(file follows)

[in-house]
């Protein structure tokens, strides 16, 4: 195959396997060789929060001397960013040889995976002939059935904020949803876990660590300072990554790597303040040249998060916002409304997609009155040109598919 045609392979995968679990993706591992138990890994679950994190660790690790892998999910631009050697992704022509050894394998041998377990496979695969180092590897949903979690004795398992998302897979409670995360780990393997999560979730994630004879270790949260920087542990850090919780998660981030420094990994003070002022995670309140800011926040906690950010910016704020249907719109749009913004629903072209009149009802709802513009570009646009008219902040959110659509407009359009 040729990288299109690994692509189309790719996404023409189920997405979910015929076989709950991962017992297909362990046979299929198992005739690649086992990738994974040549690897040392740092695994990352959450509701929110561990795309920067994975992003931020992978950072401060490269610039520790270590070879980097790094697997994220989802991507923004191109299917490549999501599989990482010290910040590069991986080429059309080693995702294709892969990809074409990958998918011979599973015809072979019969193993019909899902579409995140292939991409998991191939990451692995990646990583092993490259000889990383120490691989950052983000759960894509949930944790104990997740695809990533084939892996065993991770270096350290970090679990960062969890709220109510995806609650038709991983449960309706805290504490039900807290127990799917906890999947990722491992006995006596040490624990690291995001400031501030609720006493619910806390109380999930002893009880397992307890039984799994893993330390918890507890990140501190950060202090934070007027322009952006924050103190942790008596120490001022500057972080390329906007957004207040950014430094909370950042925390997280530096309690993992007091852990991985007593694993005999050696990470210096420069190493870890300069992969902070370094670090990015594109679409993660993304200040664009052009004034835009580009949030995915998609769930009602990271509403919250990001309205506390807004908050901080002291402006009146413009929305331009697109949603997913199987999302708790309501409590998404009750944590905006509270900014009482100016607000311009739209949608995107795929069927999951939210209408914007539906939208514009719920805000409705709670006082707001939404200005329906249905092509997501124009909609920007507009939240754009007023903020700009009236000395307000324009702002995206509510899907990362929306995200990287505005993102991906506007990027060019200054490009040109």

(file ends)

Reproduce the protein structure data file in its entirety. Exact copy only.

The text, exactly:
[in-house]
């Protein structure tokens, strides 16, 4: 195959396997060789929060001397960013040889995976002939059935904020949803876990660590300072990554790597303040040249998060916002409304997609009155040109598919 045609392979995968679990993706591992138990890994679950994190660790690790892998999910631009050697992704022509050894394998041998377990496979695969180092590897949903979690004795398992998302897979409670995360780990393997999560979730994630004879270790949260920087542990850090919780998660981030420094990994003070002022995670309140800011926040906690950010910016704020249907719109749009913004629903072209009149009802709802513009570009646009008219902040959110659509407009359009 040729990288299109690994692509189309790719996404023409189920997405979910015929076989709950991962017992297909362990046979299929198992005739690649086992990738994974040549690897040392740092695994990352959450509701929110561990795309920067994975992003931020992978950072401060490269610039520790270590070879980097790094697997994220989802991507923004191109299917490549999501599989990482010290910040590069991986080429059309080693995702294709892969990809074409990958998918011979599973015809072979019969193993019909899902579409995140292939991409998991191939990451692995990646990583092993490259000889990383120490691989950052983000759960894509949930944790104990997740695809990533084939892996065993991770270096350290970090679990960062969890709220109510995806609650038709991983449960309706805290504490039900807290127990799917906890999947990722491992006995006596040490624990690291995001400031501030609720006493619910806390109380999930002893009880397992307890039984799994893993330390918890507890990140501190950060202090934070007027322009952006924050103190942790008596120490001022500057972080390329906007957004207040950014430094909370950042925390997280530096309690993992007091852990991985007593694993005999050696990470210096420069190493870890300069992969902070370094670090990015594109679409993660993304200040664009052009004034835009580009949030995915998609769930009602990271509403919250990001309205506390807004908050901080002291402006009146413009929305331009697109949603997913199987999302708790309501409590998404009750944590905006509270900014009482100016607000311009739209949608995107795929069927999951939210209408914007539906939208514009719920805000409705709670006082707001939404200005329906249905092509997501124009909609920007507009939240754009007023903020700009009236000395307000324009702002995206509510899907990362929306995200990287505005993102991906506007990027060019200054490009040109």